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Could prosecutors bring cyberbullying charges against your child?

On Behalf of | May 26, 2021 | Firm News |

Technology has advanced at lightning speed in recent decades. While it took an entire warehouse to hold a single computer in the 1960s, many children nowadays walk around with one in their pockets. They may also use computers, tablets or connected video games.  

As a parent, you may want to ask your kids to follow some rules when using technology. After all, if your son or daughter engages in online bullying or harassment, he or she may face criminal charges for cyberbullying.  

What is cyberbullying?

In the Peach State, cyberbullying falls under the category of criminal stalking. Georgia law prohibits using any electronic communication device to intimidate or harass someone else. Intimidation or harassment through phone conversations, text and instant messages, social media posts, online chat rooms and other electronic means may violate the law.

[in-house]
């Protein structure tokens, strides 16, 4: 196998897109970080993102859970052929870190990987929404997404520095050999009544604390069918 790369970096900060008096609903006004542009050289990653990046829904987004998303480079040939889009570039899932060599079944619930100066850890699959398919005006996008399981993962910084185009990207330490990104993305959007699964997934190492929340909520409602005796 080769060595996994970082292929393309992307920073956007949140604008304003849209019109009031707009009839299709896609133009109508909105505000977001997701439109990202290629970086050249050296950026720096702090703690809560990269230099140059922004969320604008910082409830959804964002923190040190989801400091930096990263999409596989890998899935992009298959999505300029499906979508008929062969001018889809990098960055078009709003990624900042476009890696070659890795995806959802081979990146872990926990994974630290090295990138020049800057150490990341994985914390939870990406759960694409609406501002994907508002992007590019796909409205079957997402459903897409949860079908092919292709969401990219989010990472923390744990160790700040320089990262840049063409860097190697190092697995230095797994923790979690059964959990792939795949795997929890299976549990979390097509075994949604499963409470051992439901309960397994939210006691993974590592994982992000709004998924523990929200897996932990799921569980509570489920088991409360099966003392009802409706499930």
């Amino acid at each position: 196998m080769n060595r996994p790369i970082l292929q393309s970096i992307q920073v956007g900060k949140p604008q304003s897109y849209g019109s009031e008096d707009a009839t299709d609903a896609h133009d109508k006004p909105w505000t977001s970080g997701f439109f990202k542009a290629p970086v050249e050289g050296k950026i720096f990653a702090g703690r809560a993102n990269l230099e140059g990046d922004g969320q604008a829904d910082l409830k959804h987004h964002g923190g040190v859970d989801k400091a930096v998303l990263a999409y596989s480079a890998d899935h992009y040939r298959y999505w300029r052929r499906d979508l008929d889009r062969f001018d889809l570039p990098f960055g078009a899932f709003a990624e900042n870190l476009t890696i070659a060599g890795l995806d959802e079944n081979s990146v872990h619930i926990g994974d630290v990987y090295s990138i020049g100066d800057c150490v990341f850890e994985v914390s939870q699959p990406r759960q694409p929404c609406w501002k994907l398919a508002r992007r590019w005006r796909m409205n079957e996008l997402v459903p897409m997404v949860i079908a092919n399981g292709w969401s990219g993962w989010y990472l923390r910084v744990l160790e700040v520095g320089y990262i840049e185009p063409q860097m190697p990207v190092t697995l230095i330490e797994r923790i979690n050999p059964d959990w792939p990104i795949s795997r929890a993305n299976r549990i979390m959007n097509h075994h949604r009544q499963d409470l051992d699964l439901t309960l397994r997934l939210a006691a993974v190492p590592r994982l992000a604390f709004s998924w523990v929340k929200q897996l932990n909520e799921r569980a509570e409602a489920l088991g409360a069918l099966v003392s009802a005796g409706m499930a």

What constitutes harassment and intimidation?

Georgia law defines both “harassment” and “intimidation” broadly. Any knowing and willful action that causes another person to experience emotional distress or fear may constitute harassment or intimidation.  

What are the penalties for cyberbullying?

Prosecutors are likely to charge cyberbullying as stalking, which is typically a misdemeanor. Upon conviction, an individual may spend up to a year in jail, pay a fine or both. A child may also face academic punishment, such as suspension or expulsion, for engaging in cyberbullying.  

A misdemeanor conviction may plague your child for the foreseeable future, possibly interfering with his or her life goals and aspirations. Consequently, if you suspect the young one in your family may face charges for cyberbullying, you may want to prepare to mount an aggressive defense.